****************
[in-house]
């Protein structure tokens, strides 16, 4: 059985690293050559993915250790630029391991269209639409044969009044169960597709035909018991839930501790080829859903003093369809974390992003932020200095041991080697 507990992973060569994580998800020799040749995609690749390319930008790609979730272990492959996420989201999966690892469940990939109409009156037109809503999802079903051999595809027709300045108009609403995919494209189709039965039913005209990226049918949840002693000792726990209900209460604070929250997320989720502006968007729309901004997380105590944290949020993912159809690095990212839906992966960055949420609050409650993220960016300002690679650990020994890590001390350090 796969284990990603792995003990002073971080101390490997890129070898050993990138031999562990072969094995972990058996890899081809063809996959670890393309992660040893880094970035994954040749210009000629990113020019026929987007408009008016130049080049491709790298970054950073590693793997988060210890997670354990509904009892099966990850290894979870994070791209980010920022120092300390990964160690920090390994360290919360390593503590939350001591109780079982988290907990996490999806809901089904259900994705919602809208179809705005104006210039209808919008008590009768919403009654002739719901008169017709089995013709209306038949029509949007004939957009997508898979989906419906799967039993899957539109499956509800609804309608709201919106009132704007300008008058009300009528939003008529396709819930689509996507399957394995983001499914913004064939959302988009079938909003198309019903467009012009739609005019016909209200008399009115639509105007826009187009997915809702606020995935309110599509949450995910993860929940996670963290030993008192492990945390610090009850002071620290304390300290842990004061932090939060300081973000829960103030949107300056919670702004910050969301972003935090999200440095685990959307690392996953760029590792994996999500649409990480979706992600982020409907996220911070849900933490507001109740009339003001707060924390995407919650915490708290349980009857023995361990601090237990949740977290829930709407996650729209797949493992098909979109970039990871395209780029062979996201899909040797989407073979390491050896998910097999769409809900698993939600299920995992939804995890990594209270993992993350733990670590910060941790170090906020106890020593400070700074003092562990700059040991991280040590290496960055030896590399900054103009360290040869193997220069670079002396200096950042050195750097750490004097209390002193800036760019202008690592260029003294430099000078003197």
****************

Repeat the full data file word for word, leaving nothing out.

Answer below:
[in-house]
């Protein structure tokens, strides 16, 4: 059985690293050559993915250790630029391991269209639409044969009044169960597709035909018991839930501790080829859903003093369809974390992003932020200095041991080697 507990992973060569994580998800020799040749995609690749390319930008790609979730272990492959996420989201999966690892469940990939109409009156037109809503999802079903051999595809027709300045108009609403995919494209189709039965039913005209990226049918949840002693000792726990209900209460604070929250997320989720502006968007729309901004997380105590944290949020993912159809690095990212839906992966960055949420609050409650993220960016300002690679650990020994890590001390350090 796969284990990603792995003990002073971080101390490997890129070898050993990138031999562990072969094995972990058996890899081809063809996959670890393309992660040893880094970035994954040749210009000629990113020019026929987007408009008016130049080049491709790298970054950073590693793997988060210890997670354990509904009892099966990850290894979870994070791209980010920022120092300390990964160690920090390994360290919360390593503590939350001591109780079982988290907990996490999806809901089904259900994705919602809208179809705005104006210039209808919008008590009768919403009654002739719901008169017709089995013709209306038949029509949007004939957009997508898979989906419906799967039993899957539109499956509800609804309608709201919106009132704007300008008058009300009528939003008529396709819930689509996507399957394995983001499914913004064939959302988009079938909003198309019903467009012009739609005019016909209200008399009115639509105007826009187009997915809702606020995935309110599509949450995910993860929940996670963290030993008192492990945390610090009850002071620290304390300290842990004061932090939060300081973000829960103030949107300056919670702004910050969301972003935090999200440095685990959307690392996953760029590792994996999500649409990480979706992600982020409907996220911070849900933490507001109740009339003001707060924390995407919650915490708290349980009857023995361990601090237990949740977290829930709407996650729209797949493992098909979109970039990871395209780029062979996201899909040797989407073979390491050896998910097999769409809900698993939600299920995992939804995890990594209270993992993350733990670590910060941790170090906020106890020593400070700074003092562990700059040991991280040590290496960055030896590399900054103009360290040869193997220069670079002396200096950042050195750097750490004097209390002193800036760019202008690592260029003294430099000078003197």